Asia hotel brand


    The Outbox Company, a leading travel marketing intelligence firm headquartered in Vietnam, joins forces with Southeast Asia-based communications consultancy Vero to launch comprehensive white paper, “Asia Hotel Brand Blueprint.” The collaborative study presents an extensive assessment of the current state of the hotel market and consumer perceptions in the region, and offers insights into how large hotel chains and boutique properties can future-proof their brands amidst evolving travel trends

    After a gradual recovery from a health crisis that briefly disrupted the dynamic hospitality sector, Asia’s hotel market is now exhibiting renewed vigor. While hotel performance in the region remains well below pre-pandemic levels, the online consumer surveys and data analysis presented in the paper suggest a promising upswing in 2024.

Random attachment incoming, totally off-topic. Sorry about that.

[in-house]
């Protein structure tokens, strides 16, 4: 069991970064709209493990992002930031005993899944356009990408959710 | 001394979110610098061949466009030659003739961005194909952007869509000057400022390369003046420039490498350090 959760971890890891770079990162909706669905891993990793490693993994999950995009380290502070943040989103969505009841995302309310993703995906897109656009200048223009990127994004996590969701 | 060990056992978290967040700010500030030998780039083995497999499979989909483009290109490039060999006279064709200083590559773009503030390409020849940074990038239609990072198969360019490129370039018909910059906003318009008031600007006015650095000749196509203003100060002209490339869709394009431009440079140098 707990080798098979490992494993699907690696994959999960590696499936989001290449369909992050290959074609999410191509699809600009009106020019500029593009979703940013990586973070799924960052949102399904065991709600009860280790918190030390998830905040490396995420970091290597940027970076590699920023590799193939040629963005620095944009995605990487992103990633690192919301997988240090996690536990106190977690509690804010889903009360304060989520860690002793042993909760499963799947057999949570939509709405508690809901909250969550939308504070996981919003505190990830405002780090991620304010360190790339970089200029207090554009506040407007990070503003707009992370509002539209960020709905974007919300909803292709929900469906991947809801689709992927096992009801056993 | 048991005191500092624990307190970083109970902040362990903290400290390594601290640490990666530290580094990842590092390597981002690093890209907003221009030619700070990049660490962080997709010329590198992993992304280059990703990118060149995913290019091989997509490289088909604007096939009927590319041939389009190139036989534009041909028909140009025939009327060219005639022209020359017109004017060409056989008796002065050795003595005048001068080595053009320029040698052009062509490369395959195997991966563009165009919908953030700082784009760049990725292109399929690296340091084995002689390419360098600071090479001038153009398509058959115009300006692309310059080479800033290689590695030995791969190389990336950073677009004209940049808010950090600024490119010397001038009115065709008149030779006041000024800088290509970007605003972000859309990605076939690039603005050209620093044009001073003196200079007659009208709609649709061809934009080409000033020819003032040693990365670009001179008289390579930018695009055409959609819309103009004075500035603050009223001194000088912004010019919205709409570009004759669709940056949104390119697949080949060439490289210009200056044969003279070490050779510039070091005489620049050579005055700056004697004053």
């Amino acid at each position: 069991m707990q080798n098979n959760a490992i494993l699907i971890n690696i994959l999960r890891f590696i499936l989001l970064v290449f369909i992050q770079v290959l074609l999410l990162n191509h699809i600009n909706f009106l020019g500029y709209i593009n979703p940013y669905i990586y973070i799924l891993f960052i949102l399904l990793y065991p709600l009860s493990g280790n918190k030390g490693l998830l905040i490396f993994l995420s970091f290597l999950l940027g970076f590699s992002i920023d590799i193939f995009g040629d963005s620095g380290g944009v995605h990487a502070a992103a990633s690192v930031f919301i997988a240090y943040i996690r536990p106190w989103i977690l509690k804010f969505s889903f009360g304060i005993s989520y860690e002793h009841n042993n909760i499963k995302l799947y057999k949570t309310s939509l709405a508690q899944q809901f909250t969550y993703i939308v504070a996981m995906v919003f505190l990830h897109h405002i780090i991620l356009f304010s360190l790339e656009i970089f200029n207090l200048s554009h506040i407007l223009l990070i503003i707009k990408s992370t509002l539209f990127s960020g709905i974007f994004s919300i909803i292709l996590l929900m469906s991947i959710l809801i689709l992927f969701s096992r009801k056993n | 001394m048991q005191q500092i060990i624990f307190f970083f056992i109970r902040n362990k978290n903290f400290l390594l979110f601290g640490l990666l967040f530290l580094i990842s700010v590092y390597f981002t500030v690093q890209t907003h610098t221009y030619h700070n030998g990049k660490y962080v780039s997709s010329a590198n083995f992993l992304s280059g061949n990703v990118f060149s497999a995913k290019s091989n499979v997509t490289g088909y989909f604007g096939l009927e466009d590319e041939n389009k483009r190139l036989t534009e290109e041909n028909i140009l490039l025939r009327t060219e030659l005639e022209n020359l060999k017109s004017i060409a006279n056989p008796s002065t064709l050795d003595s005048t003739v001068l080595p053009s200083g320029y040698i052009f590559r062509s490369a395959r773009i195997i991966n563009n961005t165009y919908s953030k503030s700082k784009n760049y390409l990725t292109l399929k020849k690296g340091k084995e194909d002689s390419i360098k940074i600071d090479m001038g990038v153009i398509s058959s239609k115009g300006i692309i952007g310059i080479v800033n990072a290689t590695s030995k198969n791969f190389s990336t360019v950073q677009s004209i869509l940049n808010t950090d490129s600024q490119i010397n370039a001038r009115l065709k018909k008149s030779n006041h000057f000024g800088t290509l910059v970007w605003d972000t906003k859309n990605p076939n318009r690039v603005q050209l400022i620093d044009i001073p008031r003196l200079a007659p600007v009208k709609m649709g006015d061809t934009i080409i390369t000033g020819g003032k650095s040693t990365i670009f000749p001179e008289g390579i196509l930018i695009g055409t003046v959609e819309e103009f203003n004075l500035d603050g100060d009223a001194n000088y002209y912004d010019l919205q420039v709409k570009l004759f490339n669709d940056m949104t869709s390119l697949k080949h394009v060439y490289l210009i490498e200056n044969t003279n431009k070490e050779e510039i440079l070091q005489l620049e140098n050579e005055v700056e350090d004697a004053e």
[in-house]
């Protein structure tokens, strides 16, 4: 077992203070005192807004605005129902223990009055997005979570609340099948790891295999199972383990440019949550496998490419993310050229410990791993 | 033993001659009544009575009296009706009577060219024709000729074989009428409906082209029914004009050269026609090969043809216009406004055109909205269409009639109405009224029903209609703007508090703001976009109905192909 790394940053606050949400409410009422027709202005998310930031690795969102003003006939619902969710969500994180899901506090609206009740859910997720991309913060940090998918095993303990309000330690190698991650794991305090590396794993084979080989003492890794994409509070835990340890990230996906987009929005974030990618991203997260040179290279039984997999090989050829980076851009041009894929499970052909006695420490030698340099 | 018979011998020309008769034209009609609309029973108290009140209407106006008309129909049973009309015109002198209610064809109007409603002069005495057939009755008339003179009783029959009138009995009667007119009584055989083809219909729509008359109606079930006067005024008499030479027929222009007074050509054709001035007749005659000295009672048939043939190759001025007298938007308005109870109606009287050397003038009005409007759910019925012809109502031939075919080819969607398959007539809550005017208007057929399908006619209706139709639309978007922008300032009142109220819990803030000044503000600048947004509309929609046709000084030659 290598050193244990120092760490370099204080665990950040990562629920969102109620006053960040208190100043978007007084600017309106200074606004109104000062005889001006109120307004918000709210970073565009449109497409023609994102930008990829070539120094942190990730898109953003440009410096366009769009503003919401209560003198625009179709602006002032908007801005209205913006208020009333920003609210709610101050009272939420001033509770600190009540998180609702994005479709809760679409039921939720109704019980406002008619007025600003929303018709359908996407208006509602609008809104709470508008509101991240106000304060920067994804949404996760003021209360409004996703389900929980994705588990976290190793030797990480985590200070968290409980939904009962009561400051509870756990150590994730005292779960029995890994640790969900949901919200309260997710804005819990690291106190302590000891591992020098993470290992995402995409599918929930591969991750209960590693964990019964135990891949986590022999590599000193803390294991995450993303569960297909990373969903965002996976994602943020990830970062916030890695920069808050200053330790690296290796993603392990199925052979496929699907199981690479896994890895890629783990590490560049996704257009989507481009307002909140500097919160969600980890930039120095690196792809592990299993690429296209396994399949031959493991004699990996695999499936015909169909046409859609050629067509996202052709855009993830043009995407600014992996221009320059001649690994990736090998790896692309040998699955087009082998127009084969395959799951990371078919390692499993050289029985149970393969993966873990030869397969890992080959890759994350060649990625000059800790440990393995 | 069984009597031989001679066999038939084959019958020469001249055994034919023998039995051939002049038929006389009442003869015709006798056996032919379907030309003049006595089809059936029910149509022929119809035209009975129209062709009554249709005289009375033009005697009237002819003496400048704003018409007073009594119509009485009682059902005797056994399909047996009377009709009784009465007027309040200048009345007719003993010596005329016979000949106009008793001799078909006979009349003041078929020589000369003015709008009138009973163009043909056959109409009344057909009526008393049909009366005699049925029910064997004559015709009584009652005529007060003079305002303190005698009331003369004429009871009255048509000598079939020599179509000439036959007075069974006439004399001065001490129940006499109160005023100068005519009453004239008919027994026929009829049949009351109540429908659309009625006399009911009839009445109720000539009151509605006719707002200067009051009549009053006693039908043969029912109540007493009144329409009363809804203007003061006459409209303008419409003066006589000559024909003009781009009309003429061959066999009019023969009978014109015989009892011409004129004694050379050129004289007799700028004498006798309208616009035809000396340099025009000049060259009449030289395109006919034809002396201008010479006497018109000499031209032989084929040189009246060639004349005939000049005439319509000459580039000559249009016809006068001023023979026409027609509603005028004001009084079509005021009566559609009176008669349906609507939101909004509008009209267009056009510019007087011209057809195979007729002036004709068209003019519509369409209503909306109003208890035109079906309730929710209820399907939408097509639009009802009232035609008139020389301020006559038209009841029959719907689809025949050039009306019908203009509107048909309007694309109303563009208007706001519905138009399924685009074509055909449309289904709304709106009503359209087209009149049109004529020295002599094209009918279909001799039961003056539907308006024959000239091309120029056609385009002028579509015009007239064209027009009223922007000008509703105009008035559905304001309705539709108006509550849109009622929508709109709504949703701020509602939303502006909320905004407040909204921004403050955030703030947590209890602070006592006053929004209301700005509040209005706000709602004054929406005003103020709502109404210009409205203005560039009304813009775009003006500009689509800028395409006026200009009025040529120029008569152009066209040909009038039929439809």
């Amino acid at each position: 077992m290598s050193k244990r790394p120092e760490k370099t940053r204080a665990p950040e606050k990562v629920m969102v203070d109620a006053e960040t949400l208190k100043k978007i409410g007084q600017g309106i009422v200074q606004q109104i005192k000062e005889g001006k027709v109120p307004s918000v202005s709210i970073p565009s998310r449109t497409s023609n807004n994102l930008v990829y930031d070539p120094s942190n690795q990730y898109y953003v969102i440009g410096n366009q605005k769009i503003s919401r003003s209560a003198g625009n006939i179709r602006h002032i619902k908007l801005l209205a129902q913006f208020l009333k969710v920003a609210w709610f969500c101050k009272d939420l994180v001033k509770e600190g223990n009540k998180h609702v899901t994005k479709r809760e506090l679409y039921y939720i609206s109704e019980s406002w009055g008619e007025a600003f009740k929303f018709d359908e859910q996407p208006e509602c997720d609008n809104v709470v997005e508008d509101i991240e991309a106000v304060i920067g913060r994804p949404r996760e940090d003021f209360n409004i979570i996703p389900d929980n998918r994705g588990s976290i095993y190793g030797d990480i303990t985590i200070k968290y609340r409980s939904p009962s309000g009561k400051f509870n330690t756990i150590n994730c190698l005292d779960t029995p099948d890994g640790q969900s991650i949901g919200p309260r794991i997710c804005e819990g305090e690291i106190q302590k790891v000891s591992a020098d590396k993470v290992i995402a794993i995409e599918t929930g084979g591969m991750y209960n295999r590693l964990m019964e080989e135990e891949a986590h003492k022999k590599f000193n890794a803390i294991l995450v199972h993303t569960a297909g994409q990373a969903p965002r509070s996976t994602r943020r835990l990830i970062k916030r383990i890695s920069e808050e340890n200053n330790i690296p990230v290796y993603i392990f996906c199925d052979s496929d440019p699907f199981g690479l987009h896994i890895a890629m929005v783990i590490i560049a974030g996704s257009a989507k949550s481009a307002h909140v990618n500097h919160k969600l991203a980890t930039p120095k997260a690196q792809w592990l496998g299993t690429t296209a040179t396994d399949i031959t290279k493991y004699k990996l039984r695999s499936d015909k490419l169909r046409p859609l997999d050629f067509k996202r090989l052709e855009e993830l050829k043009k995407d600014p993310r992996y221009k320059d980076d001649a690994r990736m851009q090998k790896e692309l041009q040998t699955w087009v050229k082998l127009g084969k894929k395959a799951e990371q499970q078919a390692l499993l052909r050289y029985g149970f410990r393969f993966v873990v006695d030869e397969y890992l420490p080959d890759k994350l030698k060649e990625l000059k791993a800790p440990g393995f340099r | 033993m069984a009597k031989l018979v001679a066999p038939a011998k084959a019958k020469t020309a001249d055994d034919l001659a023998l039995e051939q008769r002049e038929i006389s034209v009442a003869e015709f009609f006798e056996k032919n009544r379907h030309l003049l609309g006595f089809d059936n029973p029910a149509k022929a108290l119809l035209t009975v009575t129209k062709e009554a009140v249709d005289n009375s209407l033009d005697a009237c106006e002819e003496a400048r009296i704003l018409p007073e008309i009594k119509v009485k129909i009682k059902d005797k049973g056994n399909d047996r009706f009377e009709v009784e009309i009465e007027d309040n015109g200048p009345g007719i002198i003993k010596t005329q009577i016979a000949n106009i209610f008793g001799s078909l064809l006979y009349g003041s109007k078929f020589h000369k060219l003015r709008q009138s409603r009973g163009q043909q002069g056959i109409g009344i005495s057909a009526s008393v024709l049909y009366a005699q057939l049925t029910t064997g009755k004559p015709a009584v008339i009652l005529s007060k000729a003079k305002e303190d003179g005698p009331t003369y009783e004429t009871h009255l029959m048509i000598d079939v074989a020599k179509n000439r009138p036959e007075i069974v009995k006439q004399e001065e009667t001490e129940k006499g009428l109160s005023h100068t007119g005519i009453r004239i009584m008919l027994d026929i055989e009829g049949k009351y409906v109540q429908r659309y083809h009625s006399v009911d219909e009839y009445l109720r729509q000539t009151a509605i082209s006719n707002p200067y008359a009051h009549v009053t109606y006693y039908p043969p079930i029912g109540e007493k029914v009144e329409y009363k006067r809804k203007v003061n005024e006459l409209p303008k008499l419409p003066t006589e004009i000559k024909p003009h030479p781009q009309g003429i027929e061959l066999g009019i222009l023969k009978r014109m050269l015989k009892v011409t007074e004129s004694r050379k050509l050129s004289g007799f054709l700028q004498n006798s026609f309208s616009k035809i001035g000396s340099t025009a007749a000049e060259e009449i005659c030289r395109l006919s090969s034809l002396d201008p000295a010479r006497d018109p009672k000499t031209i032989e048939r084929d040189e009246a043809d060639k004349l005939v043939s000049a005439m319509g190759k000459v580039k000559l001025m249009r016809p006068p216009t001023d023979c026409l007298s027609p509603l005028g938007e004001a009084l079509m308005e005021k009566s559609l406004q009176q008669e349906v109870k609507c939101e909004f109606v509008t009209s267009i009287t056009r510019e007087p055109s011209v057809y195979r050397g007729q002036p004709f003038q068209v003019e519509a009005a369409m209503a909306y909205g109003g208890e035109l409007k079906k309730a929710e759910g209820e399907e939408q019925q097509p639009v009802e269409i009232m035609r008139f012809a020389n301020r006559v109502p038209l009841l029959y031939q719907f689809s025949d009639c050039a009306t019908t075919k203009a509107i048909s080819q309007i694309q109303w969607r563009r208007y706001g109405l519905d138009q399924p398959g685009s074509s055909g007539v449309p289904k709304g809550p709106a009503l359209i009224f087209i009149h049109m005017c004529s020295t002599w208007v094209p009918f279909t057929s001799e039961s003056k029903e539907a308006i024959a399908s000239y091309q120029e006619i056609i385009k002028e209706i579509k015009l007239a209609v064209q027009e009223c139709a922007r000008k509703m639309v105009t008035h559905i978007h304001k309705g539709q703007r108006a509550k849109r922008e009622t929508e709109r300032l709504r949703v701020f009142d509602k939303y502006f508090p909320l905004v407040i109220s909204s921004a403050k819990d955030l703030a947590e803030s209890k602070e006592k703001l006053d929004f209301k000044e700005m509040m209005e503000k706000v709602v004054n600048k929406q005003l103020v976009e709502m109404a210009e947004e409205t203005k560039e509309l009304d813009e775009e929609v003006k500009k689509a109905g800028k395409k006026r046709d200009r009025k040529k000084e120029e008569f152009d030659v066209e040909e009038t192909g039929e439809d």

The robust hotel construction and opening, especially in India, Vietnam, and Thailand, signal a continuous flow of investment by renowned international hotel brands. The study shows that Accor, a French hotel brand, commands the lion’s market share, boasting an expansive portfolio of ​nearly 1,300 properties across Asia. Meanwhile, Marriott International leads in new project construction in the region, with 280 properties and over 60,000 rooms in the pipeline.  

    Thu Nguyen, Chief Research Officer at Outbox, said, “The intense competition spurred by the robust pipeline of new hotel expected to open in the coming years is ultimately pushing hotel brands to become more innovative and focused in building strong brand identities. This shift is expected to benefits the industry as a whole and driving further growth in the region.”